This volume concerns the nature, status, and acquisition of phonological knowledge, and its place in, or relation to, the theory of language and other capacities of mind. The contributions are written by well-known linguists and phonologists and address a wide range of interrelated issues: for example, whether phonology is 'different' from the rest of language; the implications of sign language; the nature-convention debate; and the data and methods of phonology. Of interest to researchers in phonology, linguistics, and psychology, the volume will also appeal to postgraduates and advanced undergraduates in linguistics.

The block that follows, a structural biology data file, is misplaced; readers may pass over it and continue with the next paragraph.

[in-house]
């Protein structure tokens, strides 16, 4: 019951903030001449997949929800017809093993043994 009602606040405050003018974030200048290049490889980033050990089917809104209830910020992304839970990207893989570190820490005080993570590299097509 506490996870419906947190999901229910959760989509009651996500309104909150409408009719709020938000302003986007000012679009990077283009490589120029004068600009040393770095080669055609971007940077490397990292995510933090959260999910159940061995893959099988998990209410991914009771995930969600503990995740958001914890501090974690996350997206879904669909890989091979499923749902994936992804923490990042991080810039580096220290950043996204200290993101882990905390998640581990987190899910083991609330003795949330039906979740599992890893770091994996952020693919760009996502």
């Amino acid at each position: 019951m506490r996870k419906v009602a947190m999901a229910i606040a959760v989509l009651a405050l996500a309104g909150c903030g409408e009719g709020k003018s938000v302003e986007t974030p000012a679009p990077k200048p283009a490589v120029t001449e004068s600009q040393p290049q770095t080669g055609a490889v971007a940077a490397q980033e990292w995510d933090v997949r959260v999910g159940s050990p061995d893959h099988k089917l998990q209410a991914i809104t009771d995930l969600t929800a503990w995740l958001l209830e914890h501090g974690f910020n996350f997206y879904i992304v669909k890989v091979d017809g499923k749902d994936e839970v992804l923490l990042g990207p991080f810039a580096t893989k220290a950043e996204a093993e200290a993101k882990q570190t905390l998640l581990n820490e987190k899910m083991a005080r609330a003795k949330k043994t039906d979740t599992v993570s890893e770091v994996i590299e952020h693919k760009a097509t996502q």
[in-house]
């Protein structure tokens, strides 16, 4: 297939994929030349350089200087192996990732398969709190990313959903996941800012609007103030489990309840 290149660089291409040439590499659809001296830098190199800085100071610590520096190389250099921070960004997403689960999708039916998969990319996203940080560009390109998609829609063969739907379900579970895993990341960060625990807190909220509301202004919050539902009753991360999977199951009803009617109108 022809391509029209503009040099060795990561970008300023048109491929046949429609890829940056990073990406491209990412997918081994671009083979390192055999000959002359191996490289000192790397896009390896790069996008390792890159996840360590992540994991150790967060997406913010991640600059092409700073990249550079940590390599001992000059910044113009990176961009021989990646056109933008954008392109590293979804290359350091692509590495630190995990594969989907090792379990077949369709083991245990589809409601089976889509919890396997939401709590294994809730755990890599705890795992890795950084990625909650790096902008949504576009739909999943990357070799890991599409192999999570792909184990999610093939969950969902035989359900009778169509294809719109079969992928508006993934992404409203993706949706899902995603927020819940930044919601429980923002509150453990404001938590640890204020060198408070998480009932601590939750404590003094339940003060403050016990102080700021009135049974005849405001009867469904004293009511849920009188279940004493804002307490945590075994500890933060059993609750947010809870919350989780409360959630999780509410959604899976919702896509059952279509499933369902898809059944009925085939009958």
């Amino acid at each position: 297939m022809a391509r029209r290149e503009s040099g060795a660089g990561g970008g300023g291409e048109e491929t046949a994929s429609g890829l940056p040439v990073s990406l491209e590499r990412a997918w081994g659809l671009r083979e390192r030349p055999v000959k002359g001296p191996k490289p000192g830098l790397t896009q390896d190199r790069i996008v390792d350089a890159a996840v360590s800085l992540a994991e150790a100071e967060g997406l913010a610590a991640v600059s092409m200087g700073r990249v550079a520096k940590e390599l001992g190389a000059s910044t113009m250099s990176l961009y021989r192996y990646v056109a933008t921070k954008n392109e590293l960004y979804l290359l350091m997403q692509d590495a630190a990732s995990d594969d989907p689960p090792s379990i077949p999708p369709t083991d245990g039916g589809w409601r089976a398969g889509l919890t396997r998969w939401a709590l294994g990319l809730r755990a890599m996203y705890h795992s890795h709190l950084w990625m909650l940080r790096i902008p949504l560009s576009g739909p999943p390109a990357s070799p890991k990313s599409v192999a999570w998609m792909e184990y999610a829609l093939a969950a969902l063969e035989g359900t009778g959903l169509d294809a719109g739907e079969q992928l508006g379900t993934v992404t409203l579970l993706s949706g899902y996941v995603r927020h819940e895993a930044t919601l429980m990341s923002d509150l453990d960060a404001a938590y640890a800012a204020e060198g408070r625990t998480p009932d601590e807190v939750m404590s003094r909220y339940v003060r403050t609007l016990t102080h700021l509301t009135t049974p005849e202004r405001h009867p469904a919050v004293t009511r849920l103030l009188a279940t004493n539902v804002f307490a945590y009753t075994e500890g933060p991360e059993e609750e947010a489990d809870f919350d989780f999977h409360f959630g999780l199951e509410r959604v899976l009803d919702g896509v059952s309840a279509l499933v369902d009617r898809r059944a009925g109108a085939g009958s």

|Publisher:||Oxford University Press, USA|
|Edition description:||New Edition|
|Product dimensions:||5.90(w) x 8.90(h) x 0.80(d)|